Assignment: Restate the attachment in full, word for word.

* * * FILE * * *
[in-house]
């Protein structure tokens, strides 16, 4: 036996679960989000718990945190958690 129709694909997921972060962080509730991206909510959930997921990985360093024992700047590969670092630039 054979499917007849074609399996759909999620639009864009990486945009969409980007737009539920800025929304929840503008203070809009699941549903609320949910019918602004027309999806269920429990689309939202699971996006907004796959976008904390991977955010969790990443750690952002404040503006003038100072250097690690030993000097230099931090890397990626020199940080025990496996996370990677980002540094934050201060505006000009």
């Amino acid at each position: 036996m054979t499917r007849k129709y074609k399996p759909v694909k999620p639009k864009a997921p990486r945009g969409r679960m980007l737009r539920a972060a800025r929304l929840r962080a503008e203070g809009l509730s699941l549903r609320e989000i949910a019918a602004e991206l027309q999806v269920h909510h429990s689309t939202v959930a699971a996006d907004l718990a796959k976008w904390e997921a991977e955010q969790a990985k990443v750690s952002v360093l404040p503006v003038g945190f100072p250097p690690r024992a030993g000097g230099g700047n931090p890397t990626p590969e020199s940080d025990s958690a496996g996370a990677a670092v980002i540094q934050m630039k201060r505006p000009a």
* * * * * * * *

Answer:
[in-house]
């Protein structure tokens, strides 16, 4: 036996679960989000718990945190958690 129709694909997921972060962080509730991206909510959930997921990985360093024992700047590969670092630039 054979499917007849074609399996759909999620639009864009990486945009969409980007737009539920800025929304929840503008203070809009699941549903609320949910019918602004027309999806269920429990689309939202699971996006907004796959976008904390991977955010969790990443750690952002404040503006003038100072250097690690030993000097230099931090890397990626020199940080025990496996996370990677980002540094934050201060505006000009």
């Amino acid at each position: 036996m054979t499917r007849k129709y074609k399996p759909v694909k999620p639009k864009a997921p990486r945009g969409r679960m980007l737009r539920a972060a800025r929304l929840r962080a503008e203070g809009l509730s699941l549903r609320e989000i949910a019918a602004e991206l027309q999806v269920h909510h429990s689309t939202v959930a699971a996006d907004l718990a796959k976008w904390e997921a991977e955010q969790a990985k990443v750690s952002v360093l404040p503006v003038g945190f100072p250097p690690r024992a030993g000097g230099g700047n931090p890397t990626p590969e020199s940080d025990s958690a496996g996370a990677a670092v980002i540094q934050m630039k201060r505006p000009a």